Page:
Anupam Pahuja is a global executive with multi-cultural and cross-continent experience in Technology, Consulting, and Entrepreneurship. He has incubated and sold businesses, managed large-scale multinational enterprises, and serves as Board member for several companies. At PayPal, Anupam manages over 2,000 R&D engineers at its centers in Chennai and Bangalore, from where emanates nearly 55% of all product development work for the company. Anupam has been instrumental in making PayPal one of the best places to work in India, 4 years in a row, according to surveys conducted by the Great Places to Work Institute and The Economic Times. Prior to PayPal, Anupam was the India Managing Director for the NASDAQ listed SumTotal Systems, the largest eLearning company in the world. In this role Anupam managed the company’s global product development and led sales, marketing, and professional services for the APAC region.
In 2010 Anupam helped take the company private with a sale to a private equity firm at almost 2x trading price. Anupam has been the founder of two startups. First one was MobiApps Inc, a mobile focused company he founded in 2000 out of Bangalore and Washington DC where he was the COO. The company raised over $30M in equity from key VCs around the world and sold the company in 2006. He then founded SeaKey, which failed in 2008. Anupam has also held various senior positions at Accenture and Georgetown University. Anupam serves on several company and non-profit organization boards. He was recently appointed by the US counsel general to serve as the vice-chair of the American International School in Chennai. Anupam holds an undergraduate degree in Computer Science from Slippery Rock University of Pennsylvania with Magna Cum Laude and an MBA in International Business from Georgetown University.
Q: What must the Indian IT-BPM industry do to help India emerge as an innovation hub offering the world out-of-the-box products and services?
A: First, the IT-BPM industry must believe in itself. It must believe that development and delivery out of India, and not just supporting global counterparts, is possible. Second, the industry needs to build more and more product companies and focus on incentivizing product development from India. It has to go beyond just service delivery. Third, the sector must create a work environment that is open and creative and allows people to be innovative. I also truly believe that companies must give utmost importance to extracting suggestions from their people, addressing the concerns of their employees and encouraging their involvement in the decision-making process. Creating a bold and fearless approach to ideation is the key to becoming an innovative company.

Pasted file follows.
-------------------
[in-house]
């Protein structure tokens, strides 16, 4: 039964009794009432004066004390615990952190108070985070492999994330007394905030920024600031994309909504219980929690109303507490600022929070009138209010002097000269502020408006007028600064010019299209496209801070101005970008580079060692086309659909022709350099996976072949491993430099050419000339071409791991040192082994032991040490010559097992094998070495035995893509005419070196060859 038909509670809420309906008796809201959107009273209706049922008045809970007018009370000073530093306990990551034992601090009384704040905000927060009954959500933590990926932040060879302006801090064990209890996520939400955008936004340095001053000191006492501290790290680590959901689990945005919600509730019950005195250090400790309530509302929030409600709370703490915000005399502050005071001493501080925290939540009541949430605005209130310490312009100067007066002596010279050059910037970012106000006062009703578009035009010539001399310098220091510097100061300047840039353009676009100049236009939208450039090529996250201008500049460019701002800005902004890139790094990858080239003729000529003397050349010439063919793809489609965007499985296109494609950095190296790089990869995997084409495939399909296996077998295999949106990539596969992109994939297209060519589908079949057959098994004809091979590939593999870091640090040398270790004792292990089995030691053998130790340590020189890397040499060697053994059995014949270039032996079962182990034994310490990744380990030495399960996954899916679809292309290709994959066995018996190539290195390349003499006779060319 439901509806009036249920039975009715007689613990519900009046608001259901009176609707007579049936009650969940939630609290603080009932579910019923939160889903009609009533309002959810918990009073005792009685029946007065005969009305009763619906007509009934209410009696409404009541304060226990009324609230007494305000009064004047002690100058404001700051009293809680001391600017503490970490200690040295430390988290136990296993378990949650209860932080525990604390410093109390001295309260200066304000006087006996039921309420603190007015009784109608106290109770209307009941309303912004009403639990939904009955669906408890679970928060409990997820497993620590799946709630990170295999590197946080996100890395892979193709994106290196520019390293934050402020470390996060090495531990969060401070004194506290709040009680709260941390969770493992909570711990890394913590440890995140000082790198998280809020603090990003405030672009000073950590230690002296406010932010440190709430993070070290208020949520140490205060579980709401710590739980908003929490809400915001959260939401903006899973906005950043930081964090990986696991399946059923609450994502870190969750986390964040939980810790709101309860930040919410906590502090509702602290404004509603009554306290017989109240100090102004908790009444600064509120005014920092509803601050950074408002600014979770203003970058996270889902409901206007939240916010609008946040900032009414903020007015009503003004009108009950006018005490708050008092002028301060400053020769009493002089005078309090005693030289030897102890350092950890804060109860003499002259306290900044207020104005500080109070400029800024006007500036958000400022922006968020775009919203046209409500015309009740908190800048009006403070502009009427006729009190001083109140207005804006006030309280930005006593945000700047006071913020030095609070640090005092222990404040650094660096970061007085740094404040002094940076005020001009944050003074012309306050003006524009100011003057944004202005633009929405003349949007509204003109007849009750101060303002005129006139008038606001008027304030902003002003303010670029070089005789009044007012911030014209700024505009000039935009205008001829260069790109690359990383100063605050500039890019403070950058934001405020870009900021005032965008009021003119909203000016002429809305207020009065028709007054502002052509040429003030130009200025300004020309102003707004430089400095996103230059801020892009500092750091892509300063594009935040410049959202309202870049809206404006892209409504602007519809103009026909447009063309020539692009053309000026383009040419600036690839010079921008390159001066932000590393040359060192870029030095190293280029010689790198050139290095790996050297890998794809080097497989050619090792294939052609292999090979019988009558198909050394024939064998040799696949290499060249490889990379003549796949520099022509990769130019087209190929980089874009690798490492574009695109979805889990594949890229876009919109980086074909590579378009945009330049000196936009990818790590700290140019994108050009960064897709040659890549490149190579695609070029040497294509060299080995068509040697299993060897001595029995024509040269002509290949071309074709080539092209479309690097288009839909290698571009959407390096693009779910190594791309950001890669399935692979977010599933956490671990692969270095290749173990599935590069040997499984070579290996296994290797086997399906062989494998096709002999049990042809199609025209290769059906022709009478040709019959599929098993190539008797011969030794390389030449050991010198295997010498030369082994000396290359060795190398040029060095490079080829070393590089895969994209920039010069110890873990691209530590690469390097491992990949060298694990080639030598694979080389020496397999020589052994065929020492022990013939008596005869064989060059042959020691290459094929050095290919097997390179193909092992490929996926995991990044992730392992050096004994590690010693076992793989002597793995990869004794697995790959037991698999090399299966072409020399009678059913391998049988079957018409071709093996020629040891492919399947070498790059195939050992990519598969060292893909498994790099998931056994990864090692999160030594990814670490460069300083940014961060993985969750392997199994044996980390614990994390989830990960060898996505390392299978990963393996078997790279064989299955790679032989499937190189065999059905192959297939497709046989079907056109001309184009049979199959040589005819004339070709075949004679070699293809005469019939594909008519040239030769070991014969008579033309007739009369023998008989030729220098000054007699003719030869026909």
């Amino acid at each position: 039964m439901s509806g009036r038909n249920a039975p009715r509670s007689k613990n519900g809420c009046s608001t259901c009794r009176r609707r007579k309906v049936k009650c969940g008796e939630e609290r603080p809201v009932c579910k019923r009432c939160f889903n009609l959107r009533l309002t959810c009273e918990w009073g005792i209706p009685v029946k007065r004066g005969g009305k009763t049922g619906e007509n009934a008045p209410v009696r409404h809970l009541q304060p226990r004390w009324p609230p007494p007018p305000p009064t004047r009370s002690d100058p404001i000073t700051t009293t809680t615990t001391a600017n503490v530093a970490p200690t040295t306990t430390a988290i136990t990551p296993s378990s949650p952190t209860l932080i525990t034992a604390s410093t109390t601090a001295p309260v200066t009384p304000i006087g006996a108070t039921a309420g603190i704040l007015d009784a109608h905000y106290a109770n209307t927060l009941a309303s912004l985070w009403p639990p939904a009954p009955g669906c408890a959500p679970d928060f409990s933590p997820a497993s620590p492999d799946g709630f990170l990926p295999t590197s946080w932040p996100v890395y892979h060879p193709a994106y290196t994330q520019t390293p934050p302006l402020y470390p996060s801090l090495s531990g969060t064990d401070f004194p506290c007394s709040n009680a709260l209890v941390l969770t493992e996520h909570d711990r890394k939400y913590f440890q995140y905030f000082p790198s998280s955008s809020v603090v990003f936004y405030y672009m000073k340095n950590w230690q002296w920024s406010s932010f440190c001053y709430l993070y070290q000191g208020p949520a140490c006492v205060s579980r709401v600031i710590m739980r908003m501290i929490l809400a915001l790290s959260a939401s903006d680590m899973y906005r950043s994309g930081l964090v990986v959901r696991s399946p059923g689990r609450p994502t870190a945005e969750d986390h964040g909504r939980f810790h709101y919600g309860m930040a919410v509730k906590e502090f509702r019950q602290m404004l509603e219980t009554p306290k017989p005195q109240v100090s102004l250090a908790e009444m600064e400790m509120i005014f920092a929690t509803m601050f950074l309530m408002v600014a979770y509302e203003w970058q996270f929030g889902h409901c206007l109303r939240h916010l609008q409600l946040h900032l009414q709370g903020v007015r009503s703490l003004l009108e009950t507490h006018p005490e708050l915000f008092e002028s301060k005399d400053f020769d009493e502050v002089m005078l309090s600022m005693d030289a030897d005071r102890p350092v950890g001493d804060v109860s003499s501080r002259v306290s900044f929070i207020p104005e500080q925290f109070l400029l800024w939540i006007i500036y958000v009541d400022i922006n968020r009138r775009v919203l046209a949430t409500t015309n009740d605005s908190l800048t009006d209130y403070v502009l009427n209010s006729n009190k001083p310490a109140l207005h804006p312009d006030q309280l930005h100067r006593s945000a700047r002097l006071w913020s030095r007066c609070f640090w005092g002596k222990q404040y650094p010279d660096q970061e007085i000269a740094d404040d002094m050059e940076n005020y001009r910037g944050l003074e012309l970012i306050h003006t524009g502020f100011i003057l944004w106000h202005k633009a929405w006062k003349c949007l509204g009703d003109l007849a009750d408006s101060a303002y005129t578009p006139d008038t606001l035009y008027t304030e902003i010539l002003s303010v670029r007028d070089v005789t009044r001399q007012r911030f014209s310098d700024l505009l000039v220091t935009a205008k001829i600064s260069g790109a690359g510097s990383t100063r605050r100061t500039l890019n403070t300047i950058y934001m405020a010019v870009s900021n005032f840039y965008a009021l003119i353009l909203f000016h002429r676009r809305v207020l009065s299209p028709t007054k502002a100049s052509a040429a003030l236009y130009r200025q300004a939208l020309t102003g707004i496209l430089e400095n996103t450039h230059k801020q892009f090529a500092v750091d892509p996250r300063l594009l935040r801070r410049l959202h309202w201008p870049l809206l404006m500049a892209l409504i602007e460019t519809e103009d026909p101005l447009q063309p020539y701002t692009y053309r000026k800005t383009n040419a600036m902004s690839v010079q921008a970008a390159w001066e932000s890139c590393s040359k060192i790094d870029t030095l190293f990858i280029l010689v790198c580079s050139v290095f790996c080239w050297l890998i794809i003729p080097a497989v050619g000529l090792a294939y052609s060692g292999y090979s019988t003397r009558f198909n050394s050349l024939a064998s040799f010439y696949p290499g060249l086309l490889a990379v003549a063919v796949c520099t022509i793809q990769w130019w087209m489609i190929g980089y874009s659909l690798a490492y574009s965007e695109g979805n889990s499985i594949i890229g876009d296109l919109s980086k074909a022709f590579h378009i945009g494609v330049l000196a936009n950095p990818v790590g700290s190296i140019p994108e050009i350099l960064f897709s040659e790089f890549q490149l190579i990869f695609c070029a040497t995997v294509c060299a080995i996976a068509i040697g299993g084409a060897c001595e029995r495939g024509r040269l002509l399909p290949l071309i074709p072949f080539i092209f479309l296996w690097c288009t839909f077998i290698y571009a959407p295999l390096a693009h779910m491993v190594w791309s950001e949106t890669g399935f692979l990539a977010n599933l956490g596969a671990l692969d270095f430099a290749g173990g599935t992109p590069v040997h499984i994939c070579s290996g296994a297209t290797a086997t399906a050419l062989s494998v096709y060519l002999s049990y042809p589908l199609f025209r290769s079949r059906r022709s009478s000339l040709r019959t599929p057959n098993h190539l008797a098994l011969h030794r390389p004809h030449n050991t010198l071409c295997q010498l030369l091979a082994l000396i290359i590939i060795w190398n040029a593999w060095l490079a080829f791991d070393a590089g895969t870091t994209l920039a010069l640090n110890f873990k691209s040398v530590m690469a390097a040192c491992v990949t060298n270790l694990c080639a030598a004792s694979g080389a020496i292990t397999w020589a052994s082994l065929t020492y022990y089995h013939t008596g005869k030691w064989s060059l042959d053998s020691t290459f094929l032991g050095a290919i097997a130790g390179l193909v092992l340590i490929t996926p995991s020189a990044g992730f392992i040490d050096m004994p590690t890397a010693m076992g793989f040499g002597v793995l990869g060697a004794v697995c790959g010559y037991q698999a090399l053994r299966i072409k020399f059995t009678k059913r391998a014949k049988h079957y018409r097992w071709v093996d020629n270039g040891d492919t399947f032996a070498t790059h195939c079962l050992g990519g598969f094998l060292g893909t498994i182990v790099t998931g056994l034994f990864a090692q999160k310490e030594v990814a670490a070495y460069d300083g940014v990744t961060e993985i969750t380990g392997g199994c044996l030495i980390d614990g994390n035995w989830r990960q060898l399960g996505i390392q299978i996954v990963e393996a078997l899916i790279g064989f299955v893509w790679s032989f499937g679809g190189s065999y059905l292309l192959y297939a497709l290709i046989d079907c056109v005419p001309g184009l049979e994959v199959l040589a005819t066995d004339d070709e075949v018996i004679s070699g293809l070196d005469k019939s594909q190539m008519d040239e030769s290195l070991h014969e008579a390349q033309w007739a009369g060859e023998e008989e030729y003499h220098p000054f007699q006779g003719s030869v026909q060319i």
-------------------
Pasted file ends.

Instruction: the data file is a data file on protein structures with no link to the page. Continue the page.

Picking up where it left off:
Q: How can an environment and eco-system of ‘innovation’ and entrepreneurship be created? How can companies like PayPal contribute to and catalyze this process?
A:PayPal leaves no stone unturned when it comes to developing top-quality code. We blend learning into every little thing we do. From organizing internal hackathons to hosting training workshops and webinars, we encourage our technologists to come together as a cohesive unit and execute to perfection. We continuously improve product experiences that change the way people interact with their money. We’re committed to making sure our 152 million active global users know that we’re listening and innovating daily on their behalf.
Constant innovation helps us to compete globally and be the best in the world. In India, we have launched ‘Start Tank’, our own incubator to nurture world-class innovative ideas from local start-up companies. PayPal has a rich history steeped in strong values and commitment to the community. It is our social responsibility to encourage the growth of tech start-ups by fostering a culture of innovation and strengthening the entrepreneurship eco-system in India. Through our university research and partnership programs, we ensure that ideas are given a strong footing and learning is put to the best use. Likewise, through eBay Women in Technology (eWIT), we have created a diverse workplace that provides a platform for career development and networking, awareness and education, community outreach and professional affiliations for all our women employees.